Amsterdam Travel Guide
Iconic canals, centuries-old townhomes, cobblestone lanes and flower-adorned bridges. Amsterdam is as pretty as a postcard with charm in spades. It's also one of the rare places that attracts history buffs, luxury-minded travelers, couples seeking romance and backpackers alike.
Besides its cultural attractions, such as the Anne Frank House and The Concertgebouw, the Dutch capital has leafy parks, hip shops and an enduring sense of the past that thankfully never fades. With world-class museums, bicycle tours, and a thriving arts scene, it's really just a matter of culling it down to a select few activities. Though wandering around the quaint streets and sitting outside at the sidewalk cafes is so appealing, we wouldn't try to cram too much into your daytime itinerary.
On the F&B front, this burgeoning culinary mecca boasts world-class restaurants that make every meal a gourmet adventure. When the sun goes down, there's no shortage of things to do either. Think: cozy speakeasies, bustling bars, and plenty of nightclubs. Lastly, you can't talk about Amsterdam without mentioning "coffee shops" (and not the kind that strictly brew espresso).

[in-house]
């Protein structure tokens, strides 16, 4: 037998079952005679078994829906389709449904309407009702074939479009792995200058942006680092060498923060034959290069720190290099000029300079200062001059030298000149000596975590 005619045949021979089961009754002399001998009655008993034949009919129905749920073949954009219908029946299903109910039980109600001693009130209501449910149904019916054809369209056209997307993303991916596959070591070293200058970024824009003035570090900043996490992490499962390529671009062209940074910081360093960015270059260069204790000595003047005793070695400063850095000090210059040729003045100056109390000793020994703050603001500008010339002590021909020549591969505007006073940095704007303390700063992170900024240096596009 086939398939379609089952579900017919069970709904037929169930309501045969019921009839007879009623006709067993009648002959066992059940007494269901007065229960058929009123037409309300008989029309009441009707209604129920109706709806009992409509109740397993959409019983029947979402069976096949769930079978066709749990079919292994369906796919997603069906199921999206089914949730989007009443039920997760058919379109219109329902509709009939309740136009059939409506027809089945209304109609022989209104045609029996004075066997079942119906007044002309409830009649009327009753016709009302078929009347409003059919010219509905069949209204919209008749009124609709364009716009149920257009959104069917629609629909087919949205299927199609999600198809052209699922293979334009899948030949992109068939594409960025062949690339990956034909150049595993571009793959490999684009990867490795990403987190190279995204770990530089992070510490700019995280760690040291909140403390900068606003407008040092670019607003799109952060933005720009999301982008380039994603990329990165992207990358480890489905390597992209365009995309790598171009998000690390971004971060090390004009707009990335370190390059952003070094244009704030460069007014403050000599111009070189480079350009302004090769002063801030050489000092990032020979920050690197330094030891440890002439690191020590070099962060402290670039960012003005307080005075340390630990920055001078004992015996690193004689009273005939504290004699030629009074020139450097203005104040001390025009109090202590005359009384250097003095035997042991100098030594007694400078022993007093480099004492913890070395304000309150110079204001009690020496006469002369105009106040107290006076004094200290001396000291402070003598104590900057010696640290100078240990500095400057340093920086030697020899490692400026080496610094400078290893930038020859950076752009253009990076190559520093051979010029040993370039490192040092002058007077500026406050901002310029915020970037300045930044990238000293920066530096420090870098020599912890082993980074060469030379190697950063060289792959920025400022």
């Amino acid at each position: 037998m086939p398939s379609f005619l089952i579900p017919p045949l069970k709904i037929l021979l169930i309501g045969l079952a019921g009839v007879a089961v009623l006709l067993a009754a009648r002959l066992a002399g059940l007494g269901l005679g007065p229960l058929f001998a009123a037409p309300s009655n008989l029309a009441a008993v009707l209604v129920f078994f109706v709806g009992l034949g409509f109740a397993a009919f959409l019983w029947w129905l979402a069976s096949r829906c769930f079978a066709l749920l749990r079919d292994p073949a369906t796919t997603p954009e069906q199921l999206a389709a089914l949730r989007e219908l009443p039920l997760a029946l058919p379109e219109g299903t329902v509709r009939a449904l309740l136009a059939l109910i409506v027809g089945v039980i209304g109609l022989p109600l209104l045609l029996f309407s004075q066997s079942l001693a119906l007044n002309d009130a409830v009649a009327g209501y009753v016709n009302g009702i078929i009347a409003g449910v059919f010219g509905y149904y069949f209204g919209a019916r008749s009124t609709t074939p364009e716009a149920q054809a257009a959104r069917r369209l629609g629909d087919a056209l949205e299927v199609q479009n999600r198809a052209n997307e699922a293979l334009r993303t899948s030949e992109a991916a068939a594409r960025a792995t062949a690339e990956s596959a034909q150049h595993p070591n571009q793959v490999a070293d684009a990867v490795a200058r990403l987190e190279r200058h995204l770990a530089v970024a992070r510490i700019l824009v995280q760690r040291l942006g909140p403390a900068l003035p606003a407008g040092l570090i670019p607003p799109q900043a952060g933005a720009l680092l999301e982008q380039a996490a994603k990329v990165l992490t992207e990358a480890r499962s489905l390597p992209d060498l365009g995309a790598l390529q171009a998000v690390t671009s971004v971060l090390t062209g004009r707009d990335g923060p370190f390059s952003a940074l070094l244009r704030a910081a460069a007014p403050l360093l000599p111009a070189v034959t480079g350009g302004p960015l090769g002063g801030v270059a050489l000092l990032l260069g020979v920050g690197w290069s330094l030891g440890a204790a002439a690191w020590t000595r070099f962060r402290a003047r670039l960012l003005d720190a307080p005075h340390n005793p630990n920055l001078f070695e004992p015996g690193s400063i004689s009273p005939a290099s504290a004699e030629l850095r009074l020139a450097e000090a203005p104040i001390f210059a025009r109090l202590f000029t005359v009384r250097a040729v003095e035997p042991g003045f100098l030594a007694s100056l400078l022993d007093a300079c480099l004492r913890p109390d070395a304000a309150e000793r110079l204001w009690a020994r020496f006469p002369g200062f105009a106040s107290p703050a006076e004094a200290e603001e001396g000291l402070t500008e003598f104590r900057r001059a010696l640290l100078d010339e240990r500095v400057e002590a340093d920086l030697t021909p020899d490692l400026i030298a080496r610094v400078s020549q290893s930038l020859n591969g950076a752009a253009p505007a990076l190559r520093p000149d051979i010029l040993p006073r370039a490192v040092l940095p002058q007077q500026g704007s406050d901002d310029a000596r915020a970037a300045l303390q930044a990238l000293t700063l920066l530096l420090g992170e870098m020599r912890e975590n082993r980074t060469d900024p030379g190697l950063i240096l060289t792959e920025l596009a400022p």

Simply put: whatever your idealized version of a European getaway entails, Amsterdam won't disappoint.
Central European Time (CET)
Best Time to Go
Late spring is arguably the best season to visit Amsterdam. The forecast of mild temperatures couldn't be more perfect for biking around the city and exploring the surrounding countryside. Starting in early April, the legendary tulips begin to bloom, which lures travelers from around the world. The famous King's Day carnival, held on April 27, is another major draw.
Because the aptly nicknamed "Venice of the North" enjoys an oceanic climate, it never gets super hot. While the rest of Europe flocks to the beaches of Santorini and Saint-Tropez, we love the idea of a summer city break in Amsterdam. You might have to contend with a few more fellow travelers, but it's certainly not going to be an impediment to a fantastic trip.